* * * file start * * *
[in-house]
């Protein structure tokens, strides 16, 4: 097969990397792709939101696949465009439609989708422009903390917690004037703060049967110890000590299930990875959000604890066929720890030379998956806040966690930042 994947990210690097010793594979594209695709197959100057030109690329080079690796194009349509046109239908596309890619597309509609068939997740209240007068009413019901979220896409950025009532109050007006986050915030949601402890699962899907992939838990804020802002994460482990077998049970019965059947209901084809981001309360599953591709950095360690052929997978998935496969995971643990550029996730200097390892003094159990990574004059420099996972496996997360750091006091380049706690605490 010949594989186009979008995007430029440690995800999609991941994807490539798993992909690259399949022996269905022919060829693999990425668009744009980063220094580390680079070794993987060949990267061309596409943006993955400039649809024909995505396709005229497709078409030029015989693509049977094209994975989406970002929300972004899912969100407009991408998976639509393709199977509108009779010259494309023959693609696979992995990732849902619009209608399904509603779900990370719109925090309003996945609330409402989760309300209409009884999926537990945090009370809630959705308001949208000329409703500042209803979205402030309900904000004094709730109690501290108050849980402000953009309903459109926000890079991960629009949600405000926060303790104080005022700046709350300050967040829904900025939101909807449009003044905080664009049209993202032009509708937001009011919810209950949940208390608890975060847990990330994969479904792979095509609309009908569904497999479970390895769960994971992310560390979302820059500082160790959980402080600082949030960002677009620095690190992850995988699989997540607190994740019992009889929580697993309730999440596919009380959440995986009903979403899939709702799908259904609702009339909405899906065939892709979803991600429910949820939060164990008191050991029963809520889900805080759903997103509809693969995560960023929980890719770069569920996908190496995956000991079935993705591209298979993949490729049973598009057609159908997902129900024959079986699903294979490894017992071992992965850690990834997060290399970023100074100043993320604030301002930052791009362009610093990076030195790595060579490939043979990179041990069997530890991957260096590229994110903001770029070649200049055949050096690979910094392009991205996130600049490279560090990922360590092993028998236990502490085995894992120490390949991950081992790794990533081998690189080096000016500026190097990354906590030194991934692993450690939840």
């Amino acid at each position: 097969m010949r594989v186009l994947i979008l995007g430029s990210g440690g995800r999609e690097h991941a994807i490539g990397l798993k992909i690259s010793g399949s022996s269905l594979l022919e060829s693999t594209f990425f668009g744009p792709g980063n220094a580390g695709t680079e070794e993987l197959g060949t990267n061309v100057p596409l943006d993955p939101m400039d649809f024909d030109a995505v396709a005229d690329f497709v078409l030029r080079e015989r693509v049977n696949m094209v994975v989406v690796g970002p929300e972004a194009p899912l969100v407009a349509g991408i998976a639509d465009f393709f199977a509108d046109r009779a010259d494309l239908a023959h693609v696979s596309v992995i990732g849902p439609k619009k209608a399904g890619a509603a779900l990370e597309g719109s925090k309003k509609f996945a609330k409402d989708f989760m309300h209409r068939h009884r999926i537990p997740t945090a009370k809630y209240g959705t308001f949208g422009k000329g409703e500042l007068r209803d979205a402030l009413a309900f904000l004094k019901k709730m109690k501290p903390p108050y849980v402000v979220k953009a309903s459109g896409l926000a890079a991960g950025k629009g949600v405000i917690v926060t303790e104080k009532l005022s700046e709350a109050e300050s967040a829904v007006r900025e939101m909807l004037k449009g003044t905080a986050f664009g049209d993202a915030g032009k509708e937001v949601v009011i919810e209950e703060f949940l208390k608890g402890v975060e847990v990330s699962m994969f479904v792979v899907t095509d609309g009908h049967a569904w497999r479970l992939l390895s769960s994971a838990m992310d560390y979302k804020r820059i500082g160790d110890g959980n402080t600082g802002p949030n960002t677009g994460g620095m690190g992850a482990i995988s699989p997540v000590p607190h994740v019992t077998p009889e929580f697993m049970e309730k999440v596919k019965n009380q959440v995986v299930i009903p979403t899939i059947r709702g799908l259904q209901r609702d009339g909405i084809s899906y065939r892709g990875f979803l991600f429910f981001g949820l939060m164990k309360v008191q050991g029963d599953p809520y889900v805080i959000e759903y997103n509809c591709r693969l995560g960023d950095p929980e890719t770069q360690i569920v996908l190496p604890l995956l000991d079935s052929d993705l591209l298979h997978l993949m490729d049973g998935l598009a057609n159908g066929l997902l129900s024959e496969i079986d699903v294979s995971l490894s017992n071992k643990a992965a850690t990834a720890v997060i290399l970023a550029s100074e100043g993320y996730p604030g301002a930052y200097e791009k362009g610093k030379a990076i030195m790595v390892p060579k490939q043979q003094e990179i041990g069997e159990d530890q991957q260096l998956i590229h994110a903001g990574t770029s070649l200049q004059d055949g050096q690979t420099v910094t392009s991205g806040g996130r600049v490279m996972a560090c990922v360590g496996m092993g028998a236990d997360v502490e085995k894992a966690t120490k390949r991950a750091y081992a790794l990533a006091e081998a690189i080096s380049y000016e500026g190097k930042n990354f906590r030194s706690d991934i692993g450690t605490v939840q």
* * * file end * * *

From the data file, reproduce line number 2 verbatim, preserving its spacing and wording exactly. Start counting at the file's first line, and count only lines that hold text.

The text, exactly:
């Protein structure tokens, strides 16, 4: 097969990397792709939101696949465009439609989708422009903390917690004037703060049967110890000590299930990875959000604890066929720890030379998956806040966690930042 994947990210690097010793594979594209695709197959100057030109690329080079690796194009349509046109239908596309890619597309509609068939997740209240007068009413019901979220896409950025009532109050007006986050915030949601402890699962899907992939838990804020802002994460482990077998049970019965059947209901084809981001309360599953591709950095360690052929997978998935496969995971643990550029996730200097390892003094159990990574004059420099996972496996997360750091006091380049706690605490 010949594989186009979008995007430029440690995800999609991941994807490539798993992909690259399949022996269905022919060829693999990425668009744009980063220094580390680079070794993987060949990267061309596409943006993955400039649809024909995505396709005229497709078409030029015989693509049977094209994975989406970002929300972004899912969100407009991408998976639509393709199977509108009779010259494309023959693609696979992995990732849902619009209608399904509603779900990370719109925090309003996945609330409402989760309300209409009884999926537990945090009370809630959705308001949208000329409703500042209803979205402030309900904000004094709730109690501290108050849980402000953009309903459109926000890079991960629009949600405000926060303790104080005022700046709350300050967040829904900025939101909807449009003044905080664009049209993202032009509708937001009011919810209950949940208390608890975060847990990330994969479904792979095509609309009908569904497999479970390895769960994971992310560390979302820059500082160790959980402080600082949030960002677009620095690190992850995988699989997540607190994740019992009889929580697993309730999440596919009380959440995986009903979403899939709702799908259904609702009339909405899906065939892709979803991600429910949820939060164990008191050991029963809520889900805080759903997103509809693969995560960023929980890719770069569920996908190496995956000991079935993705591209298979993949490729049973598009057609159908997902129900024959079986699903294979490894017992071992992965850690990834997060290399970023100074100043993320604030301002930052791009362009610093990076030195790595060579490939043979990179041990069997530890991957260096590229994110903001770029070649200049055949050096690979910094392009991205996130600049490279560090990922360590092993028998236990502490085995894992120490390949991950081992790794990533081998690189080096000016500026190097990354906590030194991934692993450690939840």